How could Jesus be God and not know when he’d come back?

I recently received a question about Jesus’s apparent awareness of his return and his oneness with the Father.  He wondered how the Father could know things that Jesus didn’t if they were one.

My response is below:

We should understand the trinity to teach that there is one being within which there are three persons, or centers of consciousness.  These are distinct personalities, with their own thoughts and will.  It shouldn’t be any challenge to think that they should have different thoughts.

The concern that typically comes up as it relates to Jesus’s apparent lack of awareness regarding the timing of his return is God’s essential attribute of omniscience.  If Jesus was God, and therefore omniscient, then how could there be something he did not know?

There are at least two ways of thinking through this issue.

First, we may understand that Jesus, in his human nature, did not make use of his full divine attributes.  Dr. William Lane Craig has explained it in terms of our own experience of consciousness and subconsciousness.  It may have been the case that in his humanity, Jesus did not have full access to his divine knowledge as it was subsumed in his subconscious.

Second, we could understand Jesus to be speaking figuratively.  He may have been saying something akin to, “It isn’t for me to know, but only the Father.”  This would be more of a statement that it isn’t his place to make such a proclamation.  We have precedence for this elsewhere in scripture, as Paul said in 1 Corinthians 2:2 that he determined not to know anything but Christ and his sacrifice on the cross.  Clearly Paul knew more than that, but for the purposes of the moment he had determined not to “know” anything else.  This would also fall in line with Jesus’s reference to his return in terms of the analogy of a Jewish wedding.  In their day the son would go and prepare a place for his bride, but it was his father who determined when the time was right for him to return for her.  It was not the son’s place to decide.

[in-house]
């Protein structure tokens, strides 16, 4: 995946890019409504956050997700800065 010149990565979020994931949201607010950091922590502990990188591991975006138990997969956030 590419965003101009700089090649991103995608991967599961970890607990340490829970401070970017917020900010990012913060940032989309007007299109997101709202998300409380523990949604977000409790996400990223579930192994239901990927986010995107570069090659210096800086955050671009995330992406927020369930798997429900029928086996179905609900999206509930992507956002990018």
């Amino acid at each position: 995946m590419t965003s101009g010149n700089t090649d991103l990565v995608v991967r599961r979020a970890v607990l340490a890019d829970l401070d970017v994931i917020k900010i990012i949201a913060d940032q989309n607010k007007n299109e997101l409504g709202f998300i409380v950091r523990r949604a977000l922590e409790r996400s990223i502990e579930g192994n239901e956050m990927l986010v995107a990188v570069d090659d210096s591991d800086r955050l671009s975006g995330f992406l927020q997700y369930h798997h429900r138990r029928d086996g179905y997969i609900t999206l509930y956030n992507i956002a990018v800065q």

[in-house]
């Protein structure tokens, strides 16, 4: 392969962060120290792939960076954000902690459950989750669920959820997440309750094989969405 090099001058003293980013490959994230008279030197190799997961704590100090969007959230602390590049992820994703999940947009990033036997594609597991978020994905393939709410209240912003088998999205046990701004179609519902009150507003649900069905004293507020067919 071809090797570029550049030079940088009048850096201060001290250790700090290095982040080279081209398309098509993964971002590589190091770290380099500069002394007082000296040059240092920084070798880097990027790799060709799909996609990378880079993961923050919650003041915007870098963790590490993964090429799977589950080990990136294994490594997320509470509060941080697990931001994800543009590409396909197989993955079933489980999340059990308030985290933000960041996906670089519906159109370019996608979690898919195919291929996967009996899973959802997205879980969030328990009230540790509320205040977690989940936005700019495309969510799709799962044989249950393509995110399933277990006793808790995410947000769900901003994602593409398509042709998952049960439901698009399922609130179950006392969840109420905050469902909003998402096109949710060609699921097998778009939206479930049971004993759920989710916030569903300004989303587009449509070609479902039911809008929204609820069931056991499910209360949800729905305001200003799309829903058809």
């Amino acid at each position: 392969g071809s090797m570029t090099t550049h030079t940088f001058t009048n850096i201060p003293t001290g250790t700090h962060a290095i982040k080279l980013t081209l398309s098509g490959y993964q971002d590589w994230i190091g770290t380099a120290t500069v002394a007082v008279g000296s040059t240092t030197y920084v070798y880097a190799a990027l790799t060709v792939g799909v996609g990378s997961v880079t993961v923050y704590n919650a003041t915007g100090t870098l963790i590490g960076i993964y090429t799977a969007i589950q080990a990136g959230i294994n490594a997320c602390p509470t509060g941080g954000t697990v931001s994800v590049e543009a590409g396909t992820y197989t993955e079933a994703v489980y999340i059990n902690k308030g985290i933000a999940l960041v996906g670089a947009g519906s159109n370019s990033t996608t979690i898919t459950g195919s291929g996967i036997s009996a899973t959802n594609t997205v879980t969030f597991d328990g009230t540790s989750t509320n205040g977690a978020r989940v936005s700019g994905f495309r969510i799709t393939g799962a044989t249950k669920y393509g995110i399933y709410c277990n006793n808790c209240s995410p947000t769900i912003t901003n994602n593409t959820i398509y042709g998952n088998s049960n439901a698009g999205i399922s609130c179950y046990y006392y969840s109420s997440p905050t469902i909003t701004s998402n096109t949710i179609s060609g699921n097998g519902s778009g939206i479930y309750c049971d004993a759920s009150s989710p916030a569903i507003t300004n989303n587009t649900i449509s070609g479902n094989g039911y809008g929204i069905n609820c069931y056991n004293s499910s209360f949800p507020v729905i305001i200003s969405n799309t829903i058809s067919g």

Matt Bilyeu

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